Cycling News Extra for November 17, 2004
Edited by Jeff Jones & John Stevenson
How Russia and Australia will go for Hamilton's gold
Analysis by John Stevenson and Gerard Knapp
The Russian and the Australian Olympic committees' joint appeal to the Court of Arbitration for Sport to have Tyler Hamilton stripped of his Olympic gold medal may be more than just an ambit move to gain more medals. If the appeal is successful, Russian rider Viatcheslav Ekimov will be awarded the gold medal and Australia's Michael Rogers will get the bronze. (Hamilton's countryman Bobby Julich would step up from bronze to silver). According to Cyclingnews sources, neither the Russians nor the Australians would be bringing the case to CAS if they didn't think they had a good chance of success.
But what could be the grounds for the appeal? Hamilton returned a positive A sample in the new homologous blood doping test, but World Anti-Doping Agency policy is that an athlete is only positive if both A and B samples return positive results. While there have been plenty of cases of athletes admitting they used a banned substance after a positive A sample, and so not asking for the B sample to be analysed, athletes have a right to request a B sample counter-analysis.
In the case of Hamilton at the Olympics, the B sample analysis was inconclusive because the blood sample had been frozen rather than refrigerated. The test relies on examining whole red blood cells by a technique called flow cytometry; unless conducted using special techniques, freezing destroys red blood cells, making a sample useless for the test.
According to Sean Winnette, spokesman for the Australian Sports Drug Agency (SADA) there is no precedent that the organisation is aware of for an athlete to be stripped of a medal on the basis of the A sample alone.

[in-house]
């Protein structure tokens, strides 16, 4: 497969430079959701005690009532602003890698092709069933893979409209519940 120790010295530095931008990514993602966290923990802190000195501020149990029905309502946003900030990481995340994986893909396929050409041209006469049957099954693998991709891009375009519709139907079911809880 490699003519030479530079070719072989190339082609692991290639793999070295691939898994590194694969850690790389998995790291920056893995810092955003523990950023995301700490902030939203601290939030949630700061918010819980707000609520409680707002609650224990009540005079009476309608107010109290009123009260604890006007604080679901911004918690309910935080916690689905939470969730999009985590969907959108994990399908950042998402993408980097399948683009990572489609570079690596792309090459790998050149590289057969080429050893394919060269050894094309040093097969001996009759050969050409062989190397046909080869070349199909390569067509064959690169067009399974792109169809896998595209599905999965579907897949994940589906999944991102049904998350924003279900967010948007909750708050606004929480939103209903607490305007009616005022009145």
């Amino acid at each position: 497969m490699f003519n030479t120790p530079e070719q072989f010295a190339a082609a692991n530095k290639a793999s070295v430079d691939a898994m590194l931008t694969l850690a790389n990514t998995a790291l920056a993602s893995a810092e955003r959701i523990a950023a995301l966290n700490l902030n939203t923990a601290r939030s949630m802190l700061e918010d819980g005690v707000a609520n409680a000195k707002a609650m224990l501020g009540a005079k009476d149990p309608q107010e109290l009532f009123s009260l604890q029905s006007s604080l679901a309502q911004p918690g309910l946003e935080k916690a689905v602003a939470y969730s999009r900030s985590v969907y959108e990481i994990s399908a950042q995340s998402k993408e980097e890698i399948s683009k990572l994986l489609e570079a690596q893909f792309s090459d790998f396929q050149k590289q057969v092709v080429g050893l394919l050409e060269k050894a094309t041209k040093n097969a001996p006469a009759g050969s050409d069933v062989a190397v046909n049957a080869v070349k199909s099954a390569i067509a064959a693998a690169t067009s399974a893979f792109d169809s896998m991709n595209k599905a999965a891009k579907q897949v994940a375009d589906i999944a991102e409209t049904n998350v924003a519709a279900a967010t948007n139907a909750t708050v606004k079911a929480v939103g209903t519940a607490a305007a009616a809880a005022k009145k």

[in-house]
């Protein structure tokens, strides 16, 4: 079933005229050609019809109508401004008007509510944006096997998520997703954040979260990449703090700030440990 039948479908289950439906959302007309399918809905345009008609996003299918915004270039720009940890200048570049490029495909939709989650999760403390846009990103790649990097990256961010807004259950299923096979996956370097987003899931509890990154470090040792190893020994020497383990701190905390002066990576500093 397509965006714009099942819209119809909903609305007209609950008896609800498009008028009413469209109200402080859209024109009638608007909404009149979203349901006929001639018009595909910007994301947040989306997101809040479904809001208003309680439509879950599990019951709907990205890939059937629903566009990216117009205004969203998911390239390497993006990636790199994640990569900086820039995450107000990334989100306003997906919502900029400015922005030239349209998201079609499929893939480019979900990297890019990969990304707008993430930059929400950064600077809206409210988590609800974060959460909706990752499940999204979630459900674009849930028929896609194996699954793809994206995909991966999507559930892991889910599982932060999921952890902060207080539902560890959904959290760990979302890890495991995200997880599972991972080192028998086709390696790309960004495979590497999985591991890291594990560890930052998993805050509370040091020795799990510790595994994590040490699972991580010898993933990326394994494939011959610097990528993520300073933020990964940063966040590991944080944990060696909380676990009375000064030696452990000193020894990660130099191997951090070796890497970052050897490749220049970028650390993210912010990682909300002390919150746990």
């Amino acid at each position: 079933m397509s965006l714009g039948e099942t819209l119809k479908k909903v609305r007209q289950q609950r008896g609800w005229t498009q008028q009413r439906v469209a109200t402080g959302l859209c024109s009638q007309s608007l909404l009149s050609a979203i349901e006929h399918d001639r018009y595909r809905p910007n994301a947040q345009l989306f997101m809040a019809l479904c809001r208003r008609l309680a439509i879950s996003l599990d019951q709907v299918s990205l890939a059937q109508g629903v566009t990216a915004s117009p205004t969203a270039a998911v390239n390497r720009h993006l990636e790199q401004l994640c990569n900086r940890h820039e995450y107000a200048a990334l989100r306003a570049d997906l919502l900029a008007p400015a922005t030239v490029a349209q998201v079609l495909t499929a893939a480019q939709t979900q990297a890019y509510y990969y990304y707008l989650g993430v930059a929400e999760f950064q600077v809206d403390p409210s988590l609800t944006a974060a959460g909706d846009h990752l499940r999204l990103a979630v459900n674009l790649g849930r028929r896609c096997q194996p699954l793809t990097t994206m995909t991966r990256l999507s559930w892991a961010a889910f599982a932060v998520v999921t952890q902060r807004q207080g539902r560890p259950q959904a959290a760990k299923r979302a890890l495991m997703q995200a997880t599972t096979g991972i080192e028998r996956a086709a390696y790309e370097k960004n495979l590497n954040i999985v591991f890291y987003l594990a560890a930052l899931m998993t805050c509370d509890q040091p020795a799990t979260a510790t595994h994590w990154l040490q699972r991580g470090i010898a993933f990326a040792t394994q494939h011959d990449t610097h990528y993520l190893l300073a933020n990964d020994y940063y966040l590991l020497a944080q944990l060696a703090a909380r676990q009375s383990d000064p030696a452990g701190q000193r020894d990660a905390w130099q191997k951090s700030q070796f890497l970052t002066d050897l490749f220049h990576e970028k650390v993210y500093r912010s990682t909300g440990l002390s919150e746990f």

Rick Christie, the Sydney sports lawyer who represented Australian rider Ben Kersten when Kersten was attempting to secure a berth on the Australian Olympic team earlier this year, was also unable to find such a precedent.
However, it may be that the Russian and Australian case won't rely on such a precedent. "We are going to argue on different grounds," AOC media relations manager Mike Tancred told Cyclingnews. "Our in-house counsel, Simon Rofe, has been speaking to medical experts to understand the scientific basis of the test and if the B sample is actually necessary."
ASDA's Winnette, while stressing that he was speculating, said that it may be that there is no need for a B sample in the blood doping test. "With urine [tests], an A and B sample is good to have because there can be degradation that leads to a false positive," said Winnette. "But this new test may only need one sample." Another historical reason for the use of two samples is to prevent cases of mistaken identity, but a blood sample can be DNA-tested to establish its bona fides, so again the need for a B sample to establish a doping case may be lessened.